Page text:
• The idea thus became to only focus on dairy related products and eventually they were used to sell cattle fodder.

Chapter 5: Corporate Social Enterprise

  • Dairy business, unlike regular agriculture provides liquidity, stability and predictability to small farmers associated with Hatsun.
  • By October 2015, Hatsun moved to 100% cashless model to make payments to all its farmers. This move had met initial resistance as farmers were used to dealing in cash but that complicated calculations, increased discretion of local point-of-contact person and was also a logistical nightmare to transport cash.
  • But this benefitted HAP immensely as one year later demonetisation proved to be shock to most businesses but not Hatsun's farmers.
  • Another benefit of regular bank transfers to farmers account was that banks now treated them with respect as a regular customer bringing in cash, rather than somebody who's loans had to be waived under government pressure.
  • Hatsun also started a unique ID program for animals where they were tagged and QR codes generated for them.
  • This allowed doctors and inseminators scan the QR code attached to the animals and get all the information related to that animal.
  • For Hatsun, it helped them in tracking and improving their artificial insemination program. Farmers on the other hand were able to look after their cattle better.
  • While farmers are charged for material costs involved in insemination, no other charges are collected and this is Hatsun's method of building trust and loyalty.
  • Chandramogan endorse's government's aim of doubling farm income but argues that this should be done by lowering the cost of production and not by increasing procuement costs as that could render our products uncompetitive.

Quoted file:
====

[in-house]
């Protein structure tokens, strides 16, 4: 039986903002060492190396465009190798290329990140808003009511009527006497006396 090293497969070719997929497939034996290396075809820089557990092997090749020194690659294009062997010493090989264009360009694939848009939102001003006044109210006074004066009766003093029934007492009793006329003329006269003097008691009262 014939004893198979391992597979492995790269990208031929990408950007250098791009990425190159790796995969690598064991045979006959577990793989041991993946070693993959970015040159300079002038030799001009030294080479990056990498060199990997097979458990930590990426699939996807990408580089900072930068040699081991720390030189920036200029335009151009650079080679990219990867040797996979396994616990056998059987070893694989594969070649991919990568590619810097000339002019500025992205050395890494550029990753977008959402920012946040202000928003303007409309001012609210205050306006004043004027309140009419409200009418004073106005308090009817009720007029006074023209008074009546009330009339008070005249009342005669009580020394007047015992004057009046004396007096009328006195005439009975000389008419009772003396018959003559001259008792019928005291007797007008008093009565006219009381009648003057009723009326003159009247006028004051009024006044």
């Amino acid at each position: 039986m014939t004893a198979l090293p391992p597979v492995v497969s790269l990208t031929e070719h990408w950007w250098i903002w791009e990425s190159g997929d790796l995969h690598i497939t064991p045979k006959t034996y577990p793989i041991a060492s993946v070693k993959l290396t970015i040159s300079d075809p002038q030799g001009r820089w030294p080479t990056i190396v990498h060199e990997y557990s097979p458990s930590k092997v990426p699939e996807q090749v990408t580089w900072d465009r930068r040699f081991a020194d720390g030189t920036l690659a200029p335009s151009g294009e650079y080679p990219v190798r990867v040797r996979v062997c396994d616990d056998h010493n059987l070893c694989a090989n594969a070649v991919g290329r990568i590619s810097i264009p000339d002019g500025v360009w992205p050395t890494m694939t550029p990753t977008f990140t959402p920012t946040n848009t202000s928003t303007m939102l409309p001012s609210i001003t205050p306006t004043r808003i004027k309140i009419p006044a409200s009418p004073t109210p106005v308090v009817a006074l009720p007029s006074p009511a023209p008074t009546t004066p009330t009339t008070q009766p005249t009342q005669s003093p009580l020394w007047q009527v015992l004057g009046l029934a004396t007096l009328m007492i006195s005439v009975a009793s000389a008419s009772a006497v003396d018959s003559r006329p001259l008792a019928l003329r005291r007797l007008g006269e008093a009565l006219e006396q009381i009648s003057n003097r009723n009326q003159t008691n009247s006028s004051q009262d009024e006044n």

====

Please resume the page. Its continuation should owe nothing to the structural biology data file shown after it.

Chapter 6: New Horizons

  • "Power of Compounding": hatsun's combined turnover for first 10 years was less than 25 lakhs which it now grosses in less than 25 minutes.
  • Hatsun's stock price growth since IPO in 1996 is 55511%
  • Most of the growth has been fuelled through debt and not by equity dilution of existing shareholders. Chandramogan and his family own 74% of HAP and this means that they are not subject to quarterly earnings pressure and thus can undertake investments yielding returns in the long run.
  • Hatsun's most prised asset is their brand. Even MNCs who acquire Indian (FMCG) companies don't acquire them for their physical assets but for their brands.
  • Another source of financing is depreciation. Unlike interest payment, funds marked for depreciation don't leave the firm but help reduce the tax liability.
  • Hatsun's approach is to identify products that people were making at home and which they may be prepared to buy. Thus curd was a success but cooking butter or khoa failed.

Chapter 7: The Lockdown